In Unbowed, Nobel Prize winner Wangari Maathai recounts her extraordinary journey from her childhood in rural Kenya to the world stage. When Maathai founded the Green Belt Movement in 1977, she began a vital poor people’s environmental movement, focused on the empowerment of women, that soon spread across Africa. Persevering through run-ins with the Kenyan government and personal losses, and jailed and beaten on numerous occasions, Maathai continued to fight tirelessly to save Kenya’s forests and to restore democracy to her beloved country. Infused with her unique luminosity of spirit, Wangari Maathai’s remarkable story of courage, faith, and the power of persistence is destined to inspire generations to come.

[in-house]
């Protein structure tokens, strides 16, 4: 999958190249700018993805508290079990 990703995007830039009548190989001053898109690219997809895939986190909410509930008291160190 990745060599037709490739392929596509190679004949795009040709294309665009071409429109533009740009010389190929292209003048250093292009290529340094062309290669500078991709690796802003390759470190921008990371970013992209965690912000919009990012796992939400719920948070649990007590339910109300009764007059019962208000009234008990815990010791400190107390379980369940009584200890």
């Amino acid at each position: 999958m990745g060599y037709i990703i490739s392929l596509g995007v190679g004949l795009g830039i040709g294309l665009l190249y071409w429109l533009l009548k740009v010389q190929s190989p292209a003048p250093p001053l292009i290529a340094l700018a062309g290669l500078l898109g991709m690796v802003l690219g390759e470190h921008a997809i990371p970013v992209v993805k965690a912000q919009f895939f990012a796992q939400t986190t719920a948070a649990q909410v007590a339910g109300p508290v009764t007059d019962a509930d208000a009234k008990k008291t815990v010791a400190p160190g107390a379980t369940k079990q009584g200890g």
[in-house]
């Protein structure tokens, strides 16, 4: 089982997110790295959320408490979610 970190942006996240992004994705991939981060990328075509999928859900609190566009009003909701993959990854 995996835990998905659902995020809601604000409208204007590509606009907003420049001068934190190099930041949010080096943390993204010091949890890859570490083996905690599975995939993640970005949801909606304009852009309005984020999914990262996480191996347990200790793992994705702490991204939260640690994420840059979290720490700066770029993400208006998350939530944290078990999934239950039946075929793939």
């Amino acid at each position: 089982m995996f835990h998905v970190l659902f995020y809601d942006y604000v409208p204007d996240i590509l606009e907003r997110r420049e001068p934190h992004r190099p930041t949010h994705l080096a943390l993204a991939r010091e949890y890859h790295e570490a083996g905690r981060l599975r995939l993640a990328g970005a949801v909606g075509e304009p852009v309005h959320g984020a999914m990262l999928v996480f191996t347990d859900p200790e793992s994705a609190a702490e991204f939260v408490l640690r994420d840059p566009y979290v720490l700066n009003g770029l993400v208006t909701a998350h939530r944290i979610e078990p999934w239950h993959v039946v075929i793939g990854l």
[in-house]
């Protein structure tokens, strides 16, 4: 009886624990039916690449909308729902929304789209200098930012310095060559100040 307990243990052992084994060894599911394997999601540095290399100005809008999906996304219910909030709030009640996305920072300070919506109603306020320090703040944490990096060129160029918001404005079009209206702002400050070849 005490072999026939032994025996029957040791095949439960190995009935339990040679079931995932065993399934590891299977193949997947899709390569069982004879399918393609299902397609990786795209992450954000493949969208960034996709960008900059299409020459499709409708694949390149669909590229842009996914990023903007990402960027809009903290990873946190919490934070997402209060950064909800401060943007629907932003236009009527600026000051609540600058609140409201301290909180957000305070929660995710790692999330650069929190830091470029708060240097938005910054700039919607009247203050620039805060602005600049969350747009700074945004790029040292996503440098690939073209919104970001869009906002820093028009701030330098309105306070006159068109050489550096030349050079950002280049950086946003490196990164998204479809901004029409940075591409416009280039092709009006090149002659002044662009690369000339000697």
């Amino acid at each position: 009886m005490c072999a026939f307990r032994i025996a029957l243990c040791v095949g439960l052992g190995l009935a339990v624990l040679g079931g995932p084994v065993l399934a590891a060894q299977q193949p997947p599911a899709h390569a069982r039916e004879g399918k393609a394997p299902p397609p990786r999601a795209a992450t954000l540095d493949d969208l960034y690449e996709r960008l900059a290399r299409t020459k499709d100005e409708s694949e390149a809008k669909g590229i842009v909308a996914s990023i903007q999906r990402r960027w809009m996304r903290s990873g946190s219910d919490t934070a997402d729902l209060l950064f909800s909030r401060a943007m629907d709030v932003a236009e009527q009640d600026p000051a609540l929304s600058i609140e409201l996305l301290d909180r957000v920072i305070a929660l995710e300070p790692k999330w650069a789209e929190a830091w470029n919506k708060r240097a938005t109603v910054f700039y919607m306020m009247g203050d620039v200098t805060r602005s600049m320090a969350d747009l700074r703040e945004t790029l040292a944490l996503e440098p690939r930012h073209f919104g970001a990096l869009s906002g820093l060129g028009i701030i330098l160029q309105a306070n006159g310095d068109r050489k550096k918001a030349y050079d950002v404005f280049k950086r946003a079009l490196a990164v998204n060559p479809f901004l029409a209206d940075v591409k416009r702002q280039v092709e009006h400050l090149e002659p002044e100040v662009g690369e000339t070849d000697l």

Wangari Maathai, who won the Nobel Prize in 2004, recounts her struggles in an inspirational memoir. Born in Kenya in 1940 in a traditional mud-walled house with no electricity or running water, Maathai had to deal with poverty, racism and old traditions including polygamy. She was fortunate in her mother, who protected and supported her in her dreams to become educated and a leader of her people. She began her journey during the 50s at St. Cecilia's Intermediate Primary School, a place safe from the Mau Mau insurgency, which ended when Kenya won its independence from Britain in 1963. Maathai completed her doctorate in 1971 and became the director of the Kenya Red Cross and the Kenya Association of University Women. She founded the Green Belt Movement in 1977, which encouraged rural women to plant trees in order to save the land from the depredations of rampant logging. To date they have planted millions of trees in Kenya. Maathai also became involved in politics, an act that landed her in jail more than once. She married and divorced and lost her beloved mother. Her story is one of rugged determination in the face of opposition and courage in the face of danger. She will be an inspiration to high school students, especially girls. Age Range: Ages 15 to adult. REVIEWER: Janet Julian (Vol. 42, No. 1)